Monday, February 1, 2016

Anatomy of a Sprint
One of the best things about the break between semesters is the opportunity to put my writing first. And, thanks to a great presentation by fellow writer Ramona DeFelice Long, one way that I do that is to make sure I get my writing sprints in. If you're a regular reader of this blog, you know all about my writing sprints, so you understand that getting myself into the habit between semesters (when I have lots of one hour time slots at my disposal) makes it easier for me to maintain the habit once the semester begins.

For me, the ideal sprint remains the one Ramona taught me: one hour, first thing in the morning, before the day takes over, with a goal of writing 1000 new words. This is the gold standard, the one to which I aspire.

The reality, however, is somewhat different.

On a good day, my one hour sprint consists of sixty uninterrupted minutes sometime early in the day. Because I have a high school student living in my house, and because procrastination is part of my writing process anyway, these sixty minutes rarely occur right out of the gate. I usually putter for a bit, checking email and often writing and posting my blog before settling in for my sprint, which occurs anywhere between mid-morning and bedtime.
Some days, I end up with a split sprint -- the first thirty minutes in the morning or early afternoon and the second thirty minutes in the late afternoon or evening. I try not to cut my sprint into more than 2 pieces, but some days, it happens.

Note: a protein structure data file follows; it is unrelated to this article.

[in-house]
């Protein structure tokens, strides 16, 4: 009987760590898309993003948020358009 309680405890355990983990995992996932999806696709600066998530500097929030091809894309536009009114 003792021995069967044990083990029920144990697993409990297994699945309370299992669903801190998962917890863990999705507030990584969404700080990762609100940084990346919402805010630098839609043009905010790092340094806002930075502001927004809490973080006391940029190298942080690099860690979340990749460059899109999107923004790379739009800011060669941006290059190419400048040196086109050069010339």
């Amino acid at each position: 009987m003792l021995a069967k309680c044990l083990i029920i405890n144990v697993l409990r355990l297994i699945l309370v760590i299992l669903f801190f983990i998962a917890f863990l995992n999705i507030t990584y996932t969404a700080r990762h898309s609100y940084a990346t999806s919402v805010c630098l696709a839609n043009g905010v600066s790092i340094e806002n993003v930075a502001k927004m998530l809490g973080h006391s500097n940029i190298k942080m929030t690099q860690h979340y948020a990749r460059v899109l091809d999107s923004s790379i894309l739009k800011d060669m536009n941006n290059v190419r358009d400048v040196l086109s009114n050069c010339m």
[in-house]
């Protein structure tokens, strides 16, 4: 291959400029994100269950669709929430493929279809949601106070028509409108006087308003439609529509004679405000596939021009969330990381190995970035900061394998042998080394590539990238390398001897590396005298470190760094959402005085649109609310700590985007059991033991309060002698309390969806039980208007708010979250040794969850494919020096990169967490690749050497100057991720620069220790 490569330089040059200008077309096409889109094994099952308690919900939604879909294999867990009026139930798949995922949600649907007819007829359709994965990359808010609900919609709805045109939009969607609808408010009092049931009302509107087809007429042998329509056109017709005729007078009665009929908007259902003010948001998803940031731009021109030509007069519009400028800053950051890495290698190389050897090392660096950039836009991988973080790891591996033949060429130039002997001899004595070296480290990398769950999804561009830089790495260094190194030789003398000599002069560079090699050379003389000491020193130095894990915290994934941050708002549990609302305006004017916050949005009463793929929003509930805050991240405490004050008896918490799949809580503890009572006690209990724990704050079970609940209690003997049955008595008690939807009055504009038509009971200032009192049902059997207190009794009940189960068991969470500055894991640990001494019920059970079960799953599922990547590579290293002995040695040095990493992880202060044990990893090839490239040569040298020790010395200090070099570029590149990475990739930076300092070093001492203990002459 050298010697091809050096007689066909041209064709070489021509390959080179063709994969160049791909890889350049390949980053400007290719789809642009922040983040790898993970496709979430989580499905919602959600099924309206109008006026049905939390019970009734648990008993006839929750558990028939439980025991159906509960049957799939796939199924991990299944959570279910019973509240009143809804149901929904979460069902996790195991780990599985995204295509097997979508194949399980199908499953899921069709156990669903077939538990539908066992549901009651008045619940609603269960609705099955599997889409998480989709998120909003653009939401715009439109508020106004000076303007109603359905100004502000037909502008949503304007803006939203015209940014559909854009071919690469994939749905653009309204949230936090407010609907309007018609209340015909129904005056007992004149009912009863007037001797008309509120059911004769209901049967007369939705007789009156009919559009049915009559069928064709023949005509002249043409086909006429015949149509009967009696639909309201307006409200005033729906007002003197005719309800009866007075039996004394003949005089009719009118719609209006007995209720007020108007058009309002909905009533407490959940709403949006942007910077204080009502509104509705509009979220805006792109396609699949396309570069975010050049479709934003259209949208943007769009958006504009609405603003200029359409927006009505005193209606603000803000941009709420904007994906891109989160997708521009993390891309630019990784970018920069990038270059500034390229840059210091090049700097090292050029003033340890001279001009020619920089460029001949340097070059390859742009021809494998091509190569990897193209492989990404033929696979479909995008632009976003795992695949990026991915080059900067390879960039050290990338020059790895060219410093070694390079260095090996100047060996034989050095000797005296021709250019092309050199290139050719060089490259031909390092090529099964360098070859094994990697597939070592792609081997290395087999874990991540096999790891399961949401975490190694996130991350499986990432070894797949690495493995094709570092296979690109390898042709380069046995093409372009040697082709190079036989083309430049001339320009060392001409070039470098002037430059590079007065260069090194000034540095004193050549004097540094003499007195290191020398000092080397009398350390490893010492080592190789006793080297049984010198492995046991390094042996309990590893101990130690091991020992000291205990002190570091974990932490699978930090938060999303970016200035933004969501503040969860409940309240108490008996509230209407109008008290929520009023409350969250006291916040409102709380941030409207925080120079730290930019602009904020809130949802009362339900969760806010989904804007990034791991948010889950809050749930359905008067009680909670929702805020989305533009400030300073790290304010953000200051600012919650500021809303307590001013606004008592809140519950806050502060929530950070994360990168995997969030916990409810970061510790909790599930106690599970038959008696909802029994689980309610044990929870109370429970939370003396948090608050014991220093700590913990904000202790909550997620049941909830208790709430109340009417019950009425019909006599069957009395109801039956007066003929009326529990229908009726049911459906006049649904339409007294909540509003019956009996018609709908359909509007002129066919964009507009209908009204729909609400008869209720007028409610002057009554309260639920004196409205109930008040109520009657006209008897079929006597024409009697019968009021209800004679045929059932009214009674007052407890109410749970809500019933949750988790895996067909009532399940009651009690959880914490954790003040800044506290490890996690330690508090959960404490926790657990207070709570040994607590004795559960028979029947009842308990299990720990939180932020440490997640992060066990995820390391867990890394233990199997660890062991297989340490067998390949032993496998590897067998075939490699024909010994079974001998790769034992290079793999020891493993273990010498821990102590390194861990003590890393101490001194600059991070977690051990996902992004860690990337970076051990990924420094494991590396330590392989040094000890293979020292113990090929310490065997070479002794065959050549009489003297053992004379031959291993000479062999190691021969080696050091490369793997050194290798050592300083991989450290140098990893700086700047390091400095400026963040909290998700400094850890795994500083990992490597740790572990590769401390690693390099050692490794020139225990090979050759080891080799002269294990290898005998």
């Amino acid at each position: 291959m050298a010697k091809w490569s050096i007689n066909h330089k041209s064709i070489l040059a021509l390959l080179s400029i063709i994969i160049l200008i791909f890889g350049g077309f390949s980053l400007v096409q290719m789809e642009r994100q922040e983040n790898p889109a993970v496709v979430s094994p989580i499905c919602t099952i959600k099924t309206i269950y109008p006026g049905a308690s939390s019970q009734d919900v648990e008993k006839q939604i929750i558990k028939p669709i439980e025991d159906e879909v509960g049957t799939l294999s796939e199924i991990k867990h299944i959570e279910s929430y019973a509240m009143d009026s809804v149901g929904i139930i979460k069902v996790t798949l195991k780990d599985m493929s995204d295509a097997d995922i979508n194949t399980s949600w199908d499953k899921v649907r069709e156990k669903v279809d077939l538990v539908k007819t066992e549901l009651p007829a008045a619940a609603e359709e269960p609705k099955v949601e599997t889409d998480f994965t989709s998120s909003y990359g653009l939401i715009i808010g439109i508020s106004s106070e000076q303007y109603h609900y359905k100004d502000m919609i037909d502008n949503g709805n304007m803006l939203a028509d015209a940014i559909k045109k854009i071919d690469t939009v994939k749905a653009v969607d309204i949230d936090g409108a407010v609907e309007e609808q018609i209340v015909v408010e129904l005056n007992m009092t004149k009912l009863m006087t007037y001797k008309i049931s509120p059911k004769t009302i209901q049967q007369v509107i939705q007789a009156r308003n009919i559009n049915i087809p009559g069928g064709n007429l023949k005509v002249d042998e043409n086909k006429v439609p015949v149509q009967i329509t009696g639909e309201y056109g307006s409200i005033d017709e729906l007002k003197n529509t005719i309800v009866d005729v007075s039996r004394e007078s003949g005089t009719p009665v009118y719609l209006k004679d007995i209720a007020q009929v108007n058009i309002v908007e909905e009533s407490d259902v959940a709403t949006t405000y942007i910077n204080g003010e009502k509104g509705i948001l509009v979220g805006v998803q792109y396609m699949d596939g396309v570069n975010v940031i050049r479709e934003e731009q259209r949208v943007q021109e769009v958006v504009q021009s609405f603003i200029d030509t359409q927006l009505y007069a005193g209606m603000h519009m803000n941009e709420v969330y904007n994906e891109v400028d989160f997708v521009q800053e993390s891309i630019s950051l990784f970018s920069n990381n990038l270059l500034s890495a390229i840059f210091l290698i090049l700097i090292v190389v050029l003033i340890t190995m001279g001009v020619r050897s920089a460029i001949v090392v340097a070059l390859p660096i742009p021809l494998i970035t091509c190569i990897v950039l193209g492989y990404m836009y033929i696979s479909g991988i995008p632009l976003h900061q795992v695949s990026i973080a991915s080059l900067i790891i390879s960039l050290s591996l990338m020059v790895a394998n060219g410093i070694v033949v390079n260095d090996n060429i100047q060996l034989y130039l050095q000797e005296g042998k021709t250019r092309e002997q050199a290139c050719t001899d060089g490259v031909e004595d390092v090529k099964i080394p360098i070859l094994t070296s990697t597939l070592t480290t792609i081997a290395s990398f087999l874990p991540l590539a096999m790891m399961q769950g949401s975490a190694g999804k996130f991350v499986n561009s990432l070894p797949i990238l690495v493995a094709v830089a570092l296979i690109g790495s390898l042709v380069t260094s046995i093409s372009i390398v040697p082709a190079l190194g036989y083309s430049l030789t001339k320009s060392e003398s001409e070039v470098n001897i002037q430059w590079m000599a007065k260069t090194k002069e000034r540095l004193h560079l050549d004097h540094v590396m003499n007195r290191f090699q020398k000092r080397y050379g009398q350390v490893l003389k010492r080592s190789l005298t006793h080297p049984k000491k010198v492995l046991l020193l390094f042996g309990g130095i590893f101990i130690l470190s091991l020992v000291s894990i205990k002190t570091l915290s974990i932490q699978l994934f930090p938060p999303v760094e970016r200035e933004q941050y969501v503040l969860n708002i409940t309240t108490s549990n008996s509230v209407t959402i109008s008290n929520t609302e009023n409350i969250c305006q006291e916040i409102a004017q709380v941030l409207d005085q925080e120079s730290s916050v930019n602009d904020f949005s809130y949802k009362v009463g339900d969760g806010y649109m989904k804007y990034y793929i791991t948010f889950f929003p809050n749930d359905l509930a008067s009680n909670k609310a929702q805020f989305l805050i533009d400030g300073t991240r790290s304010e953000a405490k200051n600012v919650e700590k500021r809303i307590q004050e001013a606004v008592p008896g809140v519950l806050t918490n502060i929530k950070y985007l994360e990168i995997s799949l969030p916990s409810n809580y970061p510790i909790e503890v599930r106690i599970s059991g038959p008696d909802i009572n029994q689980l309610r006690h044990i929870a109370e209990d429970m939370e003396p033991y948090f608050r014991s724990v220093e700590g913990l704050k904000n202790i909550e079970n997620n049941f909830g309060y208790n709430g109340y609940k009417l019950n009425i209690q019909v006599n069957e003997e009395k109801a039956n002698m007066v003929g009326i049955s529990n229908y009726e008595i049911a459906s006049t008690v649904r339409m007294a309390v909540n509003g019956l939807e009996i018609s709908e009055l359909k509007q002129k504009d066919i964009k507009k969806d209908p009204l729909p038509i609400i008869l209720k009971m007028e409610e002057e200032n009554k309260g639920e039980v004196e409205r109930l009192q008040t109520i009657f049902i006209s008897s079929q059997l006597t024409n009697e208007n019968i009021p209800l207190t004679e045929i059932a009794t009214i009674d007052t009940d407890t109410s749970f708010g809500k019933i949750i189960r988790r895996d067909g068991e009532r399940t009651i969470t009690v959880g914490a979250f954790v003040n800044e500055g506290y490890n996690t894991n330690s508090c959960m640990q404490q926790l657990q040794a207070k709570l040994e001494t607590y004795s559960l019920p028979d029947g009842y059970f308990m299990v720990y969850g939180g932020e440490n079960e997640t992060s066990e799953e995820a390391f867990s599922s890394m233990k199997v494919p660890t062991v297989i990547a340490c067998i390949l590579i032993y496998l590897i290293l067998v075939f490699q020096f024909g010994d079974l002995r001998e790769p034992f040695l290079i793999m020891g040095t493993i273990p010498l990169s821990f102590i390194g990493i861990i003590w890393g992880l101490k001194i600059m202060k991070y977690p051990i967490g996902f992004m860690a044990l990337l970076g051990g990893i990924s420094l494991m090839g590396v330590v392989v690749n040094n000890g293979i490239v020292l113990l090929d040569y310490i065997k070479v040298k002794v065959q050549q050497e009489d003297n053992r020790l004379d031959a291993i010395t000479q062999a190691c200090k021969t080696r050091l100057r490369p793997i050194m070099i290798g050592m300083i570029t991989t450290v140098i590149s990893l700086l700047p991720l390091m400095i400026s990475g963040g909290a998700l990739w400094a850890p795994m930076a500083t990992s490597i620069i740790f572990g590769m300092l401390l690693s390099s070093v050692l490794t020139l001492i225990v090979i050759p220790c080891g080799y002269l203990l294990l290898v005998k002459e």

Perhaps the most useful sprint variation I've stumbled across is the sprint as a means of digging into an unpalatable or overwhelming task. For me, that task is revising. I hate revising, but there's something about breaking revisions into one hour chunks that makes the process much less painful. By telling myself I have to revise for only an hour, I've already taken an insurmountable task (revising an entire novel!) and made it more approachable.

I rarely "cheat" and count writing I'd do anyway (blog posts, for example) as my sprint time. Regardless of how I do it, when I do it, or how many chunks I break it into, I think sprinting is meant to advance a work-in-progress.

What task do you want to tackle, but keep putting off? Could a sprint be the answer for you?

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